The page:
Can Blockchain Transform Logistics and Supply Chain?

By Nick Roquefort-Villeneuve, Global Marketing Director – Amalto Technologies

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Security, transparency, and tracking are three attributes that Blockchain brings to the table when pertaining to transactions. Does this sound too good to be true, especially if you're involved directly or indirectly in logistics or supply chain?

Imagine an ecosystem that would allow you to be fully informed each time an item changes hands, simply because the associated transaction would be documented and, simultaneously, a permanent history related to the item from the time it's manufactured to the time it hits the shelves would be created. How would this change the way you transact today? Yes, you're right; delays would be reduced, costs lowered, and human errors quasi-eliminated.

Well, let's stop using the conditional tense because it's very much real. It's happening now.

Benefits of Blockchain to Logistics and Supply Chain

Your number one goal when you sell a product is to ensure that your client receives the item at the right place, in time, uncompromised and for a pre-determined cost. To achieve this objective requires that a few steps be involved such as storage, movement of goods from one warehouse to another, inventory tracking, transportation, etc. These steps cannot be successfully undertaken if series of tasks aren't optimally run. Blockchain provides the technology that improves those tasks.

Increased transparency implies that a product's journey is documented across the supply chain, from its point of origin to its reception by the client and all the stages in between. Data related to recording and tracking become indisputable. This environment facilitates trust among all stakeholders, which in turn greatly improves internal and external relationships and, ultimately, increases the likeliness of transacting.

Another advantage of Blockchain is security. I do not necessarily refer to data hacking, even though Blockchain's decentralized architecture makes the theft of computer-stored data almost impossible. By security I point out the fact that the Blockchain technology removes the need for auditing to depend on trust, providing a globally distributed, decentralized ledger of which everyone has the exact same copy. As opposed to conventional auditing that entails the confirmation of transactions and balances on a company's accounting ledger at the end of the period, a Blockchain-based transaction provides a permanent and immutable record of the transaction at the same time as the transaction itself. Thus, there is visibility over and therefore indisputable trace of every single transaction associated to a product.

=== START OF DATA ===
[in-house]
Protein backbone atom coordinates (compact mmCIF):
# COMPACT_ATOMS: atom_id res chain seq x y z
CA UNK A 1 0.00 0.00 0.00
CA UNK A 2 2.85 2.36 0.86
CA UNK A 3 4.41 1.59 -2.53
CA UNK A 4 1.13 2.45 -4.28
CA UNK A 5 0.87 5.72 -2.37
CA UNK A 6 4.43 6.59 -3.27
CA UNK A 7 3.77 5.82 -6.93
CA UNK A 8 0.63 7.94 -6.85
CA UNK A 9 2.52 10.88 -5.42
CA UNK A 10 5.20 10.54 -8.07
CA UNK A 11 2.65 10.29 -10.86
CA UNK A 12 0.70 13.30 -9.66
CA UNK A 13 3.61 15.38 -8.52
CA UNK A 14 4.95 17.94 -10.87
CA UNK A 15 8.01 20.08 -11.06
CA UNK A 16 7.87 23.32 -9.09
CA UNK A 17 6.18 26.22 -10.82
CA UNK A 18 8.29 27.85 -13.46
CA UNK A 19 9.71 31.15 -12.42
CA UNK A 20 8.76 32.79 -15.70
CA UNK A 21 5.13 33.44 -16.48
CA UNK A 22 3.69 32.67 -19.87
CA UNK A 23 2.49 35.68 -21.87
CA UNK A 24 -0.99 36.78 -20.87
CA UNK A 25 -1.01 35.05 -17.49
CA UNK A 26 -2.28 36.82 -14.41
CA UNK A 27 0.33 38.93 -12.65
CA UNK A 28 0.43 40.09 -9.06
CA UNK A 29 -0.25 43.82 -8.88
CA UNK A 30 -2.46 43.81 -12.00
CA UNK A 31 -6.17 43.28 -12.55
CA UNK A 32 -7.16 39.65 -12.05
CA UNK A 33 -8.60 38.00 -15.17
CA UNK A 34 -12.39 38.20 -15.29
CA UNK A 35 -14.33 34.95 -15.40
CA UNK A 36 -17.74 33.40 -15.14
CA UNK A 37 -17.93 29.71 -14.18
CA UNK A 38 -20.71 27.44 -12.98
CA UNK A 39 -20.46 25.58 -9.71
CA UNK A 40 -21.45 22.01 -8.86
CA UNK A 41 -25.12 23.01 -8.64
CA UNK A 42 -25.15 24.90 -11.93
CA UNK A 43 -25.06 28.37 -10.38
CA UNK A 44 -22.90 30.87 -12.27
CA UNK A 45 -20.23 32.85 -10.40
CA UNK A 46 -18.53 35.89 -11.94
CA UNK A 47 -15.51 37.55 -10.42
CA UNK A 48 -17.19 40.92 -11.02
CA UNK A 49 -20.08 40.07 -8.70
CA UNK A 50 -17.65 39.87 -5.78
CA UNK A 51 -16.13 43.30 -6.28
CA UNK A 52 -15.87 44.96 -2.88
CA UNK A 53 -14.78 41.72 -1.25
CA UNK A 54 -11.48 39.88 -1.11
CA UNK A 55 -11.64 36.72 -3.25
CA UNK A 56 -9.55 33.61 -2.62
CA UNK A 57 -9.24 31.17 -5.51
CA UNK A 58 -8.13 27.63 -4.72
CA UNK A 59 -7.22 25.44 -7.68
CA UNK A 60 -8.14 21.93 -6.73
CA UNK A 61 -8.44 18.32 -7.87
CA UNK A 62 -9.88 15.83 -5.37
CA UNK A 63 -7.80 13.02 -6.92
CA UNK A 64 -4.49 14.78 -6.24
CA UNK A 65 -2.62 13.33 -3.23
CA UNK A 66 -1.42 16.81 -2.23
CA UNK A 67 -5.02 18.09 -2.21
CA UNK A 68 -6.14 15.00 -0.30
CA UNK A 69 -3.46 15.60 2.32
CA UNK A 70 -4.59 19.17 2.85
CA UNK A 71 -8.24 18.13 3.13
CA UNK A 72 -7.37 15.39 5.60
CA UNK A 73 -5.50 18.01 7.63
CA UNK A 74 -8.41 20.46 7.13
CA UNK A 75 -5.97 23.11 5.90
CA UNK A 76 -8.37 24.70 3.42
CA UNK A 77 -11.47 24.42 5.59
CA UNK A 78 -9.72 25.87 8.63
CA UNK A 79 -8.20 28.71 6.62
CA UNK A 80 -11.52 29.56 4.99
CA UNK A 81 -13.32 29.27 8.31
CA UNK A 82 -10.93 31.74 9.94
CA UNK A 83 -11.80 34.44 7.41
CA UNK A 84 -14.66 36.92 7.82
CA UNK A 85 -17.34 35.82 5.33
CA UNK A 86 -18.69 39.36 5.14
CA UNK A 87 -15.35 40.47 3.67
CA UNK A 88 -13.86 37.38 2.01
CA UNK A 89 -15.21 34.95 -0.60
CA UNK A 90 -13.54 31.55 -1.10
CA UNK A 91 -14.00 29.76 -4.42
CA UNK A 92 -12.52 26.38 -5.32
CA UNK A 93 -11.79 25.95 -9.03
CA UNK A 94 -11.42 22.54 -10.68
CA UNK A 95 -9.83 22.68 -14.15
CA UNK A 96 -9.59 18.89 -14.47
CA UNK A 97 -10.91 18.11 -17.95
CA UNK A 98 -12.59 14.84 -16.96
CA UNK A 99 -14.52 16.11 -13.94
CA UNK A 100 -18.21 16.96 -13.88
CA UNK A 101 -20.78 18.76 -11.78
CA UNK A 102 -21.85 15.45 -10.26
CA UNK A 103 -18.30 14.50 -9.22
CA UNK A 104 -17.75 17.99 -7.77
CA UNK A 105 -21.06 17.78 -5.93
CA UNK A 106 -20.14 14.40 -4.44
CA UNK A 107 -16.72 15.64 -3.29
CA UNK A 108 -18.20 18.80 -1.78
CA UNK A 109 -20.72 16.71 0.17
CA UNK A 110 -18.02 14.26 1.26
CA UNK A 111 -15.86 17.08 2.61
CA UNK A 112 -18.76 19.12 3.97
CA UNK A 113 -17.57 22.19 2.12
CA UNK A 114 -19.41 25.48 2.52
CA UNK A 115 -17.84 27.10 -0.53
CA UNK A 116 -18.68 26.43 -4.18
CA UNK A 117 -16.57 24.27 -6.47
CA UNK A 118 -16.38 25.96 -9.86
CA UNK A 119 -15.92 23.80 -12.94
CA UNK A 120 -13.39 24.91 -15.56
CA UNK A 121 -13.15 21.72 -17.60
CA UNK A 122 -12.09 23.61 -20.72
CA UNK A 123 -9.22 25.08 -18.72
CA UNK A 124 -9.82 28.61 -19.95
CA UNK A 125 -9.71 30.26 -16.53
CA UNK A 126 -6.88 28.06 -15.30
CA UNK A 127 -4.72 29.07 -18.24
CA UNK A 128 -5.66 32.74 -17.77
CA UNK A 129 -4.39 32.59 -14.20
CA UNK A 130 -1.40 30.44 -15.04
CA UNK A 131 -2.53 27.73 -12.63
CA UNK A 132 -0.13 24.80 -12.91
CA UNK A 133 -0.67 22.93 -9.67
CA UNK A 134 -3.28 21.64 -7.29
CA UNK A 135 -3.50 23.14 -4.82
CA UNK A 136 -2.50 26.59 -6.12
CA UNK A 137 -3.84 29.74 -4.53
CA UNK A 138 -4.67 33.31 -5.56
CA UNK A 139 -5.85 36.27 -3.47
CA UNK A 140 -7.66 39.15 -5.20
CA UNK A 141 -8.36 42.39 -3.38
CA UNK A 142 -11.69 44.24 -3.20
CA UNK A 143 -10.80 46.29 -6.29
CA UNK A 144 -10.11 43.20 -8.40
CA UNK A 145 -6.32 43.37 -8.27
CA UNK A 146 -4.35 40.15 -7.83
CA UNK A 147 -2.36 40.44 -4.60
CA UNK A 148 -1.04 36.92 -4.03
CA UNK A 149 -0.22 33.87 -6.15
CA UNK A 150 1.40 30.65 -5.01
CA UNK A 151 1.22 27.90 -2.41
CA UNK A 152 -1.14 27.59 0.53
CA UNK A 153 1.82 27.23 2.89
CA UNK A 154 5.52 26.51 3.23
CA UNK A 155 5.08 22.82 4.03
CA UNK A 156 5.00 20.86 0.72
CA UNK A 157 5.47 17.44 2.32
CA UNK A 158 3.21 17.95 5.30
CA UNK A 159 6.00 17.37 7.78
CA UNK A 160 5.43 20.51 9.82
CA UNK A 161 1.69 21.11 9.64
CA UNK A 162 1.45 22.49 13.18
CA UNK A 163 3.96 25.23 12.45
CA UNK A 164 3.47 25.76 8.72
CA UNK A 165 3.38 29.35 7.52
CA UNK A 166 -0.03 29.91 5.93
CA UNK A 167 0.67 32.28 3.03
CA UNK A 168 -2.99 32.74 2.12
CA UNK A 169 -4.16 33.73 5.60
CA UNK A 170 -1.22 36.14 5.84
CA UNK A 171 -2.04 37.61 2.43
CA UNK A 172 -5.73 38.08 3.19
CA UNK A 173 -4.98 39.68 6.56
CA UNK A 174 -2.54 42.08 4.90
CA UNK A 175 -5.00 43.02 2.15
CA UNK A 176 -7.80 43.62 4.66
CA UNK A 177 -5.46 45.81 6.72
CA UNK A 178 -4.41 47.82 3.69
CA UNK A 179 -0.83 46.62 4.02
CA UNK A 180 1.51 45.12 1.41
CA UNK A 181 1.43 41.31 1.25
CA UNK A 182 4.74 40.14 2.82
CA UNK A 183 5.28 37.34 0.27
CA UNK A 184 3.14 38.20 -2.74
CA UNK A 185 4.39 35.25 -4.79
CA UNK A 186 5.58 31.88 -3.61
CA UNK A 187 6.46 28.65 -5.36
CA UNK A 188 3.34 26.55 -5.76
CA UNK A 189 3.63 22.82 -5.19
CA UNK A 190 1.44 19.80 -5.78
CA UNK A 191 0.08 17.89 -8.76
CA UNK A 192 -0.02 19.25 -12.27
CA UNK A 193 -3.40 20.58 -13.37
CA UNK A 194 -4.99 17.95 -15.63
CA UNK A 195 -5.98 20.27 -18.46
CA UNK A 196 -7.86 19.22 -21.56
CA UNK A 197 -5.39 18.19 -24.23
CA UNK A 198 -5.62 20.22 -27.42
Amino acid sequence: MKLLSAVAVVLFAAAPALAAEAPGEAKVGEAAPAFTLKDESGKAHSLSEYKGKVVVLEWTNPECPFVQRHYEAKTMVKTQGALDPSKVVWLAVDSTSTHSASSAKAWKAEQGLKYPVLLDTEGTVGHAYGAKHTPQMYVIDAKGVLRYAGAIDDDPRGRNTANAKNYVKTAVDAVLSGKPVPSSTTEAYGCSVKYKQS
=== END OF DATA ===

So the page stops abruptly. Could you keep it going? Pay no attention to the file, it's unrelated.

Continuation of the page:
Do Blockchain and IoT Walk Hand in Hand?

IoT or "Internet of Things" is a network of physical devices, vehicles, home appliances, and other items embedded with electronics, software, sensors, actuators, and network connectivity which enables these objects to connect and exchange data. How does it pertain to supply chain and logistics?

Radio-Frequency Identification (RFID) and Global Positioning System (GPS) sensors can track products from the warehouse to the shelves. Sensors can gather a wide range of information that helps companies run their business more efficiently by improving, among other attributes, quality control, on-time deliveries and product forecasting.

A tracking device inside a delivery truck allows geo-localization in real-time. The data is sent to the cloud, which enables the trucking company to track its fleet anywhere, anytime and on any device connected to the Internet. Accessorily, thanks to the IoT device, other valuable information becomes available like the driver's behavior (speeding, resting time, etc.) while transporting merchandises.

All this IoT-generated data is recorded in the Blockchain and validated through, for example, the execution of a smart contract. As soon as a given product leaves a given warehouse by truck, the sensor attached to the product sends a signal that instantly executes a smart contract built on the realization of this specific action.

Blockchain and IoT: The Killer Combination?

Last January, two joint ventures made headlines. And they're both bringing to market Blockchain-based platforms that incorporate IoT capabilities.

The first one is the joint venture between IBM and Maersk. The newly formed entity will deploy a Blockchain-based electronic shipping system that will digitize supply chains and track international cargo in real time. The platform will save the global shipping industry billions of dollars every year by eliminating a system (EDI, paper-based) that often times paralyzes containers in receiving yards for a lengthy period of time.

A couple weeks later, Consensys and Amalto joined forces to found Ondiflo, another Blockchain platform that automates all ticketing-based services for the Oil and Gas industry. And the savings will also be massive.

There is a current phenomenon that cannot be ignored.